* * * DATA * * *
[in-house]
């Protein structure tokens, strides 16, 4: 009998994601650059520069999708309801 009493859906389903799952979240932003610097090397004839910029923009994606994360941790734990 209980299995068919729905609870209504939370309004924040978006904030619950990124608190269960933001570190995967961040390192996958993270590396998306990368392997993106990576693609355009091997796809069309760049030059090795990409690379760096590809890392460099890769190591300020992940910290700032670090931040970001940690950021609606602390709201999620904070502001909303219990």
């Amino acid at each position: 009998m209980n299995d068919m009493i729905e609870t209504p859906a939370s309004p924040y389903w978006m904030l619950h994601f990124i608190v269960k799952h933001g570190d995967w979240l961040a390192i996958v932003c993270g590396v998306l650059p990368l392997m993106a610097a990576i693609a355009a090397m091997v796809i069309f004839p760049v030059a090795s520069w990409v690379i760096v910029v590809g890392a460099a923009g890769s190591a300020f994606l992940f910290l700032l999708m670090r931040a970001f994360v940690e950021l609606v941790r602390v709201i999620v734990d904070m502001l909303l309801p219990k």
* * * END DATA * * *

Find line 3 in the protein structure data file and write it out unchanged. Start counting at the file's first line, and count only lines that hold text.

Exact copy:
């Amino acid at each position: 009998m209980n299995d068919m009493i729905e609870t209504p859906a939370s309004p924040y389903w978006m904030l619950h994601f990124i608190v269960k799952h933001g570190d995967w979240l961040a390192i996958v932003c993270g590396v998306l650059p990368l392997m993106a610097a990576i693609a355009a090397m091997v796809i069309f004839p760049v030059a090795s520069w990409v690379i760096v910029v590809g890392a460099a923009g890769s190591a300020f994606l992940f910290l700032l999708m670090r931040a970001f994360v940690e950021l609606v941790r602390v709201i999620v734990d904070m502001l909303l309801p219990k």